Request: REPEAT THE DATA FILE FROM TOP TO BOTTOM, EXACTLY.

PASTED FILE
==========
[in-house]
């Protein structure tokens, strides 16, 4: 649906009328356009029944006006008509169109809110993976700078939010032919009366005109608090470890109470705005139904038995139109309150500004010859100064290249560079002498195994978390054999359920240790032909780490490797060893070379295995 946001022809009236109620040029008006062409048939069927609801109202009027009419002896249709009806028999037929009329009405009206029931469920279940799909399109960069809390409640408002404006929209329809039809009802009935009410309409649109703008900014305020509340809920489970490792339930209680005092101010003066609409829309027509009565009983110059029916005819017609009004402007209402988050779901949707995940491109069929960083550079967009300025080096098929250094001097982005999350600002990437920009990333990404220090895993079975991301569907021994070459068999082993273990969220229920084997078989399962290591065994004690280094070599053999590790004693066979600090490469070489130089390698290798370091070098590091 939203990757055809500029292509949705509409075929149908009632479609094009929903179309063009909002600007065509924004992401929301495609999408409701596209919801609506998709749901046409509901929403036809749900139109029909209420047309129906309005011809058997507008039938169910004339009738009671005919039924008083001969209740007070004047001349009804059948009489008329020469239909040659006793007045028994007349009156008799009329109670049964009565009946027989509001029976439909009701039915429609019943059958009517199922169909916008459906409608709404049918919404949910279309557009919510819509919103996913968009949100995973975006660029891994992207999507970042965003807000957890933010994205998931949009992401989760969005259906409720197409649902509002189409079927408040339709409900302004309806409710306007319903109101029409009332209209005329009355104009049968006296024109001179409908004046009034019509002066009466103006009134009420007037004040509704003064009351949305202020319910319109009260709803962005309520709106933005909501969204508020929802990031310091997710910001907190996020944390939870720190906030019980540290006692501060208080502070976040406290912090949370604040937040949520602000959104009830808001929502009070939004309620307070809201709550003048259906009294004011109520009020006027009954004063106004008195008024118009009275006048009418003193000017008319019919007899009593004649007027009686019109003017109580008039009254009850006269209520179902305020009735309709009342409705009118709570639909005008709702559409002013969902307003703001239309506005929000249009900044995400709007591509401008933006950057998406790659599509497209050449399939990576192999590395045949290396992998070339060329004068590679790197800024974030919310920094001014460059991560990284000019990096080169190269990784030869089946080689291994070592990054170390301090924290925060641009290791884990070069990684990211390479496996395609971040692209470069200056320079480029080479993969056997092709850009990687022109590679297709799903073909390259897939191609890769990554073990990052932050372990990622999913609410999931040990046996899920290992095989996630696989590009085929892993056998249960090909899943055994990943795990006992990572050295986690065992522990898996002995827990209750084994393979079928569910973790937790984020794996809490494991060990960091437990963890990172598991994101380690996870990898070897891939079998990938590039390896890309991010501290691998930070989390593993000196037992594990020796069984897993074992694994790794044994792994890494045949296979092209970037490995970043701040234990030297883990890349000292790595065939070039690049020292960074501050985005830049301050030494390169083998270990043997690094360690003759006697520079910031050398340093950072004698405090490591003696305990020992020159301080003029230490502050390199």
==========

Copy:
[in-house]
């Protein structure tokens, strides 16, 4: 649906009328356009029944006006008509169109809110993976700078939010032919009366005109608090470890109470705005139904038995139109309150500004010859100064290249560079002498195994978390054999359920240790032909780490490797060893070379295995 946001022809009236109620040029008006062409048939069927609801109202009027009419002896249709009806028999037929009329009405009206029931469920279940799909399109960069809390409640408002404006929209329809039809009802009935009410309409649109703008900014305020509340809920489970490792339930209680005092101010003066609409829309027509009565009983110059029916005819017609009004402007209402988050779901949707995940491109069929960083550079967009300025080096098929250094001097982005999350600002990437920009990333990404220090895993079975991301569907021994070459068999082993273990969220229920084997078989399962290591065994004690280094070599053999590790004693066979600090490469070489130089390698290798370091070098590091 939203990757055809500029292509949705509409075929149908009632479609094009929903179309063009909002600007065509924004992401929301495609999408409701596209919801609506998709749901046409509901929403036809749900139109029909209420047309129906309005011809058997507008039938169910004339009738009671005919039924008083001969209740007070004047001349009804059948009489008329020469239909040659006793007045028994007349009156008799009329109670049964009565009946027989509001029976439909009701039915429609019943059958009517199922169909916008459906409608709404049918919404949910279309557009919510819509919103996913968009949100995973975006660029891994992207999507970042965003807000957890933010994205998931949009992401989760969005259906409720197409649902509002189409079927408040339709409900302004309806409710306007319903109101029409009332209209005329009355104009049968006296024109001179409908004046009034019509002066009466103006009134009420007037004040509704003064009351949305202020319910319109009260709803962005309520709106933005909501969204508020929802990031310091997710910001907190996020944390939870720190906030019980540290006692501060208080502070976040406290912090949370604040937040949520602000959104009830808001929502009070939004309620307070809201709550003048259906009294004011109520009020006027009954004063106004008195008024118009009275006048009418003193000017008319019919007899009593004649007027009686019109003017109580008039009254009850006269209520179902305020009735309709009342409705009118709570639909005008709702559409002013969902307003703001239309506005929000249009900044995400709007591509401008933006950057998406790659599509497209050449399939990576192999590395045949290396992998070339060329004068590679790197800024974030919310920094001014460059991560990284000019990096080169190269990784030869089946080689291994070592990054170390301090924290925060641009290791884990070069990684990211390479496996395609971040692209470069200056320079480029080479993969056997092709850009990687022109590679297709799903073909390259897939191609890769990554073990990052932050372990990622999913609410999931040990046996899920290992095989996630696989590009085929892993056998249960090909899943055994990943795990006992990572050295986690065992522990898996002995827990209750084994393979079928569910973790937790984020794996809490494991060990960091437990963890990172598991994101380690996870990898070897891939079998990938590039390896890309991010501290691998930070989390593993000196037992594990020796069984897993074992694994790794044994792994890494045949296979092209970037490995970043701040234990030297883990890349000292790595065939070039690049020292960074501050985005830049301050030494390169083998270990043997690094360690003759006697520079910031050398340093950072004698405090490591003696305990020992020159301080003029230490502050390199």